A federal judge is questioning whether Ohio can continue to deny the validity of same-sex marriages performed in other states.
Judge Timothy Black's comments came Wednesday during arguments in federal court in Cincinnati over whether gay marriages should be recognized on Ohio death certificates.
In 2004 Ohio voters overwhelmingly approved a constitutional ban on same-sex marriages; Black says the stakes are high and that his ruling could serve as starting point for further litigation. This summer, Black ruled that married status of two men should be reflected on their death certificates.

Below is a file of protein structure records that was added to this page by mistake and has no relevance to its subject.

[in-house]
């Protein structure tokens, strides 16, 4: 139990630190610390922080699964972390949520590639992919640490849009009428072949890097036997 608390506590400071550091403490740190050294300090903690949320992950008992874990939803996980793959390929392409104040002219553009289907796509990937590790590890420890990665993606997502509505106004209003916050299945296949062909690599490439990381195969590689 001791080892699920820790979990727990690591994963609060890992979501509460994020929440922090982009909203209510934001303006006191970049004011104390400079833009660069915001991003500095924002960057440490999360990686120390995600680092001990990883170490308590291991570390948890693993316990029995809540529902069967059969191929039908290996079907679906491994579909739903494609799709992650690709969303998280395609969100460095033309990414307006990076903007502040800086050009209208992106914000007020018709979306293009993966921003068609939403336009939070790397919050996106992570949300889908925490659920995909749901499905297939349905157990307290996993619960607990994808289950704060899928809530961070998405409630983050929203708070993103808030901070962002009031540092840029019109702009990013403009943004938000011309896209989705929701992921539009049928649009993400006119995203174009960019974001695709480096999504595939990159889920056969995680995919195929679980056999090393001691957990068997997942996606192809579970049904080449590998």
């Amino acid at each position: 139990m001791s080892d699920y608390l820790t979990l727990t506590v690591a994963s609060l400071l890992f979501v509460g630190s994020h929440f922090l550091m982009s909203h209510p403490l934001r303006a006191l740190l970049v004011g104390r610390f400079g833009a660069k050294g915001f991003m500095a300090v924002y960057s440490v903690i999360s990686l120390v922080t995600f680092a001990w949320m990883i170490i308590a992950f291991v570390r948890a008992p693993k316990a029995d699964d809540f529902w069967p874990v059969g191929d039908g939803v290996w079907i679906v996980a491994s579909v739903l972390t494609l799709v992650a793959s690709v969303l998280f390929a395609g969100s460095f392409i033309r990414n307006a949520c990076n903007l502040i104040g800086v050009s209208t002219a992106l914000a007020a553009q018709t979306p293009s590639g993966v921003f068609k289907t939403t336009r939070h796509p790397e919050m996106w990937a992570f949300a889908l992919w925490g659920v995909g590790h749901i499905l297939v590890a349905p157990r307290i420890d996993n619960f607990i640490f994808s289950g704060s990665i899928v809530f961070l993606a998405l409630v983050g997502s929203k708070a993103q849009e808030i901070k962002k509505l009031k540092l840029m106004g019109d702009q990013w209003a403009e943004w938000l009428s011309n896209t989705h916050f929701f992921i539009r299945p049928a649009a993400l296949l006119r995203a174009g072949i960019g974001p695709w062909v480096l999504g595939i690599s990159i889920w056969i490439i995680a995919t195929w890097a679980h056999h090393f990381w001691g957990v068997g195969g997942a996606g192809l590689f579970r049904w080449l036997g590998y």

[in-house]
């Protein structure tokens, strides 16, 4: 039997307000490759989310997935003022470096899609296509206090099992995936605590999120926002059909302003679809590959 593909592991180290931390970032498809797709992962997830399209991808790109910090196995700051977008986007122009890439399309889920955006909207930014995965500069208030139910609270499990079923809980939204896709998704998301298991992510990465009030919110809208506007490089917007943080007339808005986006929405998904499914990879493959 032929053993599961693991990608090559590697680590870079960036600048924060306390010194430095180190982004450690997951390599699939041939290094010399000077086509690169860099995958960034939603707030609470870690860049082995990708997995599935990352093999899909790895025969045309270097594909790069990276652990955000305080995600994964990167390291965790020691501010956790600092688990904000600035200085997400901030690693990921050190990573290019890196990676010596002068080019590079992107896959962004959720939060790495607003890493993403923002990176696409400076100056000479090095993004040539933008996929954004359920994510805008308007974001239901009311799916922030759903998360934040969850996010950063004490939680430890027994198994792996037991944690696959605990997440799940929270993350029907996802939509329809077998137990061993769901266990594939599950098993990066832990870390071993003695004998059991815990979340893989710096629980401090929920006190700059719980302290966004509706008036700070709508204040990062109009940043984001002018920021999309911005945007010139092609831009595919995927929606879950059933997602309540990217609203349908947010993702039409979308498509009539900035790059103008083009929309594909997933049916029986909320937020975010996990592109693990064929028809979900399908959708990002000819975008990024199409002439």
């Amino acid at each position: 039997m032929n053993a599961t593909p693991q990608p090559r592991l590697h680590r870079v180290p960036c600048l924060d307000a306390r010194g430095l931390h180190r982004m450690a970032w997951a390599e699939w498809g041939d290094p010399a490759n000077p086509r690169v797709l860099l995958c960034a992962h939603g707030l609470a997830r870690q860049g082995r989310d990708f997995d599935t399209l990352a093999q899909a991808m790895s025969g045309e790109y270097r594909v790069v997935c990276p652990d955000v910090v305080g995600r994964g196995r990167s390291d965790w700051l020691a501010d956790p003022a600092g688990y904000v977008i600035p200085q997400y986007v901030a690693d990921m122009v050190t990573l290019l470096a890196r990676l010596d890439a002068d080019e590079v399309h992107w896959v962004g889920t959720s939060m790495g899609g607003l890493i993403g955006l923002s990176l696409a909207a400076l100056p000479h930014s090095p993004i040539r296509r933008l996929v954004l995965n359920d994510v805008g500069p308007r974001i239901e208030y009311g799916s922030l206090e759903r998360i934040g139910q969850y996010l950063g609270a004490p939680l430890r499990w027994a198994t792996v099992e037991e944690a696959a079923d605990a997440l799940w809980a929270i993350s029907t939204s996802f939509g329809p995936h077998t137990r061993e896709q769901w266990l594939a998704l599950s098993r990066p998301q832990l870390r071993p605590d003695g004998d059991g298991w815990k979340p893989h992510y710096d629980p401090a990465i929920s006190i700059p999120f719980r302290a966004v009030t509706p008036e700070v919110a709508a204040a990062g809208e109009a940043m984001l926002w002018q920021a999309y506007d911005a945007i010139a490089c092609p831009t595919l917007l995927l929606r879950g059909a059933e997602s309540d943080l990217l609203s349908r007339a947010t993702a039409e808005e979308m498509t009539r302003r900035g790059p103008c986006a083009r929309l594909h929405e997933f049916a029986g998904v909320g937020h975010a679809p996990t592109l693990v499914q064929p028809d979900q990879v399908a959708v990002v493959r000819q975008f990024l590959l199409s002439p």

Civil rights attorneys argue that Ohio has traditionally recognized out-of-state marriages if they were legal where they took place, citing marriages between cousins and involving minors. Attorneys for the state say that because Ohio voters banned gay marriage in 2004, the state has the right to refuse to recognize out-of-state gay marriages.
Black is expected to issue a ruling within the next two weeks.